___________
___________
7 years ago

and put your hand up if you actually give a sh*t!
1 thats hardly a good thing, theres lots of things you dont want looking realistic that would just be boring!
2 im so f*cking sick of this industries OBSESSION with hollywood!
ie everything has to be peeeeeerty and have lots of big fireballs!
and to hell with how interesting, engaging, and FUN the game actually is!
exactly why the ps1/2 era will always be THE best era in the history of the industry!

Shauneepeak
Shauneepeak
7 years ago

Who ever said games can't be pretty while also being fun and engaging. The more graphics advance the easier that will be to obtain instead of spending 90% of a games budget to simply make it look good and ignoring gameplay.

Kryten1029a
Kryten1029a
7 years ago

The Uncanny Valley is likely to be wider and deeper than he realizes!

JROD0823
JROD0823
7 years ago

Well Ben, with all due respect I hope you stay in the minority with your views on photorealism.

I want to be playing videogames inside of a Star Trek-esque Holodeck in 20 or so years time, and the games better look as real as reality by then, and fantasy looking games can be an additional bonus on the side.

Real all the way, baby!

Look, I don't have any problems with games having a fantasy, or sci-fi, or whatever setting, but if the characters look like humans (or not humans for that matter), then they should look and act like real flesh and blood beings.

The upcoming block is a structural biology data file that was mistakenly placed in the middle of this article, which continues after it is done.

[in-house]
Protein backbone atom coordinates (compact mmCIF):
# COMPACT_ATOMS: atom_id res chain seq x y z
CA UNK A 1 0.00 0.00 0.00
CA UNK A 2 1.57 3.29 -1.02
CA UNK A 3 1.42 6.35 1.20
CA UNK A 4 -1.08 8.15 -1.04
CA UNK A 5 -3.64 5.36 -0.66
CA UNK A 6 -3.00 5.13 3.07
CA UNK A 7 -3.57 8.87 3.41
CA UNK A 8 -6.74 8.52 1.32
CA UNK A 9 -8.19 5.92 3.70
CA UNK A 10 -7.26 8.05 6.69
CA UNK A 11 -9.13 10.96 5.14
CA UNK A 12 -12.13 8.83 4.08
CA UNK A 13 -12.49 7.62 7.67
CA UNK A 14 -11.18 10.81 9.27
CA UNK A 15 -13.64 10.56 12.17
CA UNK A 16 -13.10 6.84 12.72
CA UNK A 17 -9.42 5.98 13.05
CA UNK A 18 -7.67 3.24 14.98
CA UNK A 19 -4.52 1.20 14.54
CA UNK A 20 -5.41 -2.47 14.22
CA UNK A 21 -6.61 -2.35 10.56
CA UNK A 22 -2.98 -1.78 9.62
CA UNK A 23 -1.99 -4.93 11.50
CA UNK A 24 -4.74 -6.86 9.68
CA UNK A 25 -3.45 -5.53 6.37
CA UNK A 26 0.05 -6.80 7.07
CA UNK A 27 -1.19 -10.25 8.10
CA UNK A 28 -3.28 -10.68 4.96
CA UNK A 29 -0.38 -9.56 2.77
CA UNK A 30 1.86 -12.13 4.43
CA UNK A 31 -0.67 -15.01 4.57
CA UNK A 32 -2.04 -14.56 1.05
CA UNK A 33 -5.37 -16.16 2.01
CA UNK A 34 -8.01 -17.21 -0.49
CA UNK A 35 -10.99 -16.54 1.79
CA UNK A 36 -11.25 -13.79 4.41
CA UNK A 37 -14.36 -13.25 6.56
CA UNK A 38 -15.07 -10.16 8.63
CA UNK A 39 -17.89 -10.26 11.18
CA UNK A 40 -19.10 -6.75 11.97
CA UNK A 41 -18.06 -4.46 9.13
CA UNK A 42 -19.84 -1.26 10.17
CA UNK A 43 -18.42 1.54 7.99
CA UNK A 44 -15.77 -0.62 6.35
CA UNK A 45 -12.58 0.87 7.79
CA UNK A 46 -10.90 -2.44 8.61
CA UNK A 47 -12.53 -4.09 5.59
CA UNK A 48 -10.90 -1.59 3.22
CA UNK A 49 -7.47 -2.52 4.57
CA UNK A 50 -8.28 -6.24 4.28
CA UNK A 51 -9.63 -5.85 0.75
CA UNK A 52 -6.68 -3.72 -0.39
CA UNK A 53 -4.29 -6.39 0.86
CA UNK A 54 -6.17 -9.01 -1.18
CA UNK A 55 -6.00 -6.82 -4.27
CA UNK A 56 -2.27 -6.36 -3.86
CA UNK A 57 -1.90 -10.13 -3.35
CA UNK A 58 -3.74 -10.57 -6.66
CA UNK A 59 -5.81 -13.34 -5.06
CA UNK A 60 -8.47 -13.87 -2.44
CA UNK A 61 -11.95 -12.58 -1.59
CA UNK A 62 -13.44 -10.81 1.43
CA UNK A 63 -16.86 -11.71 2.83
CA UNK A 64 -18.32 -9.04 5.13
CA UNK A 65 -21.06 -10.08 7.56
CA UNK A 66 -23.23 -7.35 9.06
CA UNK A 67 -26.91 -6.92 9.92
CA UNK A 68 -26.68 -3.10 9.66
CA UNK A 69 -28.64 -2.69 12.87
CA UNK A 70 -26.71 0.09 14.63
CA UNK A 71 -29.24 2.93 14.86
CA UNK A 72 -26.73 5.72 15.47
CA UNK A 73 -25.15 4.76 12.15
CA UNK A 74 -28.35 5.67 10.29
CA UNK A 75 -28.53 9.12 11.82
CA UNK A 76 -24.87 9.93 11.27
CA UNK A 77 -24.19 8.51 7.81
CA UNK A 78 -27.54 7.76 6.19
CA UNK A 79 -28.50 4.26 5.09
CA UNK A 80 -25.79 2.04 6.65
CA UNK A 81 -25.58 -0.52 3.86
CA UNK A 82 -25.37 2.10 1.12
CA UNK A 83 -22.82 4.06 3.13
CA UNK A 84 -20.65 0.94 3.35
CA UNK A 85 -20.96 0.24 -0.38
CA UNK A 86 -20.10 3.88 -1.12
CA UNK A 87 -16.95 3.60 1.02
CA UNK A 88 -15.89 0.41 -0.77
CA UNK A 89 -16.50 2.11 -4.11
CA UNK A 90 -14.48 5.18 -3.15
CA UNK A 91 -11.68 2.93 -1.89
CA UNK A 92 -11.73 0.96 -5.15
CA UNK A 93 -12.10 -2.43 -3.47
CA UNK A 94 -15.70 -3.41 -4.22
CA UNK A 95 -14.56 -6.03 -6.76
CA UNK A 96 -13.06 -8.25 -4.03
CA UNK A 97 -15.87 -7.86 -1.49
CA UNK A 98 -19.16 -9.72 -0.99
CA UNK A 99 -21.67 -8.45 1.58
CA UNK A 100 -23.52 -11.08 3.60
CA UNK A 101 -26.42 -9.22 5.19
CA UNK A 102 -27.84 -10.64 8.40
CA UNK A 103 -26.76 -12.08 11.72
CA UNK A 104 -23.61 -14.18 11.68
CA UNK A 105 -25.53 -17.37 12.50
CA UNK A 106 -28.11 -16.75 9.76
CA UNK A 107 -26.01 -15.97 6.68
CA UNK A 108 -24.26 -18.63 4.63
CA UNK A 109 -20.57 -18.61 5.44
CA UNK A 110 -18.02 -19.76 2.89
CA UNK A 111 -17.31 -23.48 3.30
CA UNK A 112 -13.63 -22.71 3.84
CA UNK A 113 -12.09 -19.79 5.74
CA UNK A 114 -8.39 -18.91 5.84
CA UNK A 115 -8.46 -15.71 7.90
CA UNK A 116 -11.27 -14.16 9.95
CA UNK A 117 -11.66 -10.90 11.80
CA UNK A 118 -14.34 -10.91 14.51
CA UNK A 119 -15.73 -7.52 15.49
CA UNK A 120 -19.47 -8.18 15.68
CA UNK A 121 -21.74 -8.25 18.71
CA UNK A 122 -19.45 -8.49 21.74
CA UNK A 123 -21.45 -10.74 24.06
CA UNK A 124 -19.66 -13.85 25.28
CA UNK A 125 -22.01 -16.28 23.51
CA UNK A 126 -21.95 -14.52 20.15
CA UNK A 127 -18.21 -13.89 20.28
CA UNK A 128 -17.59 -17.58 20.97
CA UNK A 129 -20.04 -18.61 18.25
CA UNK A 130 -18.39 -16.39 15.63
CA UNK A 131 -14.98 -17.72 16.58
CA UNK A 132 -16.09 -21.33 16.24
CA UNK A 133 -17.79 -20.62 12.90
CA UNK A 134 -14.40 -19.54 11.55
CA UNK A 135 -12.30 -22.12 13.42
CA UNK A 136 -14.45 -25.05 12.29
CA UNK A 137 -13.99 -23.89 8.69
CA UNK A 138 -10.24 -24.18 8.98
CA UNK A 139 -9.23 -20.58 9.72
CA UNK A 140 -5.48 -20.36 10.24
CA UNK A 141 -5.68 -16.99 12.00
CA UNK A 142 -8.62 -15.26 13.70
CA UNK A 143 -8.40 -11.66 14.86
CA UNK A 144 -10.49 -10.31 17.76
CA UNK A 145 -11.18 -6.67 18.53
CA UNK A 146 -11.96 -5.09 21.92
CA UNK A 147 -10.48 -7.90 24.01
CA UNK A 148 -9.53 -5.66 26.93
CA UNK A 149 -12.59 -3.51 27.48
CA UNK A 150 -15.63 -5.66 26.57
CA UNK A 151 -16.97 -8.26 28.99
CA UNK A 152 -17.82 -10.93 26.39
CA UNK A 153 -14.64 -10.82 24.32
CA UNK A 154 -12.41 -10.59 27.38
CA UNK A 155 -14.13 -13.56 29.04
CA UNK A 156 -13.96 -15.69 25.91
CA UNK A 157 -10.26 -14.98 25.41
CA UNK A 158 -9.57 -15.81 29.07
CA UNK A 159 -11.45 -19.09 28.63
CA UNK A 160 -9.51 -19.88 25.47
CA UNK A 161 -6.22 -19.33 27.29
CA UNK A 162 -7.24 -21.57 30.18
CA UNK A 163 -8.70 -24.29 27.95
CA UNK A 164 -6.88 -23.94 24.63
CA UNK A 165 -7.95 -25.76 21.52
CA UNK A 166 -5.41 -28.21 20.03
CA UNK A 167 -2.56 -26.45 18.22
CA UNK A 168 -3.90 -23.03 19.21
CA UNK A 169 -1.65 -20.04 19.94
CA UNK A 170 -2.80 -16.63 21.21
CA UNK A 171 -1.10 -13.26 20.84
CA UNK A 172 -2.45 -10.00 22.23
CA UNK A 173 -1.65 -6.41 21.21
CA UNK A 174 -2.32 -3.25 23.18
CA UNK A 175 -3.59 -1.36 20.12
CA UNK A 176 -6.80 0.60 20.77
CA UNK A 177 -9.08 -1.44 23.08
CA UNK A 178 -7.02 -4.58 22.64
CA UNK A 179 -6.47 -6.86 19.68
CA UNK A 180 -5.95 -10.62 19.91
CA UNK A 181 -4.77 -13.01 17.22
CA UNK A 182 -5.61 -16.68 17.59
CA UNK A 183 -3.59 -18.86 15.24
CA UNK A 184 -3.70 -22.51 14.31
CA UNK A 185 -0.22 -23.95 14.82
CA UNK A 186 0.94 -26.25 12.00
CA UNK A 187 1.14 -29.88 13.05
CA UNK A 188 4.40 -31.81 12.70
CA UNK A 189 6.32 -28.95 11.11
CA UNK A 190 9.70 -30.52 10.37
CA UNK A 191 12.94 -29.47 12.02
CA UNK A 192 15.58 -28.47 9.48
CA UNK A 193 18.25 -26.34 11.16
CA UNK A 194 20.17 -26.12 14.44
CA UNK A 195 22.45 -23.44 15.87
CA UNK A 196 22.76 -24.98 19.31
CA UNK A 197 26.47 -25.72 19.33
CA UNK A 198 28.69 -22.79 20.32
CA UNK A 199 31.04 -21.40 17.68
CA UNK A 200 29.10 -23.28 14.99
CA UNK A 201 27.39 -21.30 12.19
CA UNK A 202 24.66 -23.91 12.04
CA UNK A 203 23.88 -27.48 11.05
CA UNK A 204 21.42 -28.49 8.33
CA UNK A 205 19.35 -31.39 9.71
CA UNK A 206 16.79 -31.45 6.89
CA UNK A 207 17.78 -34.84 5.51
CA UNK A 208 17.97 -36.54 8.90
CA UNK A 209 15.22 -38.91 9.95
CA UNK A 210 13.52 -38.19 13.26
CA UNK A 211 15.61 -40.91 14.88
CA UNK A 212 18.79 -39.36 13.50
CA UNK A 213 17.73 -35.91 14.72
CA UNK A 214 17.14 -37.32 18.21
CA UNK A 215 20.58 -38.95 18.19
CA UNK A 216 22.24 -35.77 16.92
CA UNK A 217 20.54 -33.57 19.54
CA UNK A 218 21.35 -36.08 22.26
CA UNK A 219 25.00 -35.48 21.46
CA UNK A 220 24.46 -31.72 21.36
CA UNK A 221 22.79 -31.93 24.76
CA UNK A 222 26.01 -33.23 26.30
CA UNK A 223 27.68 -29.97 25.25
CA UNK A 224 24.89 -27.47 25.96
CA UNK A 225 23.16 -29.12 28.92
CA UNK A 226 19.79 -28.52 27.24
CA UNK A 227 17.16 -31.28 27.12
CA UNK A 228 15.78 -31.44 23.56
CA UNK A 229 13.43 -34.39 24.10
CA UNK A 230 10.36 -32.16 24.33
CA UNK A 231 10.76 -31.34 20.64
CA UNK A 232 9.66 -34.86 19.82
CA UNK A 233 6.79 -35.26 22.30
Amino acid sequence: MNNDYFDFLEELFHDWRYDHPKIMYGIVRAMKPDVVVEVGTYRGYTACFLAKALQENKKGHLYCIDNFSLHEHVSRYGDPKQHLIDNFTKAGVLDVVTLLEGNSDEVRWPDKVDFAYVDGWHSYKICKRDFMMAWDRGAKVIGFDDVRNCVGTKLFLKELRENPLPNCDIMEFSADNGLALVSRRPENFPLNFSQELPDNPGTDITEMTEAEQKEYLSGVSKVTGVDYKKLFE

Side note, I would love to hear your rationale on the dangers of going photorealistic in video games. I don't see how a game possibly looking photorealistic on a TV screen in a few years time could possibly cause me to lose the ability to distinguish the difference between fantasy and reality when TV shows that already are photorealistic (because the actors are real people) don't affect me negatively in any way, shape, or form.

It seems as though you feel that the majority of people out there are really weak-minded and easily influenced by the media they consume.

Maybe you're right and I'm just in an exclusive minority of people that are in total control of how the external environment affects their internal state of being.

JROD0823
JROD0823
7 years ago

I don't know why my post doubled like that, once in World's post as a reply, and once again in an original post of its own.

Technology having a mind of its own, I guess. ;P

ricksterj
ricksterj
7 years ago

Games could've looked "Absolutely Photorealistic" (as they SHOUlD) when the PS2 came out; developers either don't want or have it in them to try

Shauneepeak
Shauneepeak
7 years ago

Photorealism has been possible for a while I think I read an article in Popular Science few years back. They have been able to obtain 100% photorealism, except for the eyes, for quite a while but the eyes are the most realism breaking aspect of a person or creature so they simply haven't bothered.


Last edited by Shauneepeak on 7/14/2013 6:13:28 PM

Ather
Ather
7 years ago

Maybe it's a good idea. Maybe when we hurt a "real" person onscreen, we'll be so sickened by it, meddling politicians will finally shut up about the violence video games magically induce in us.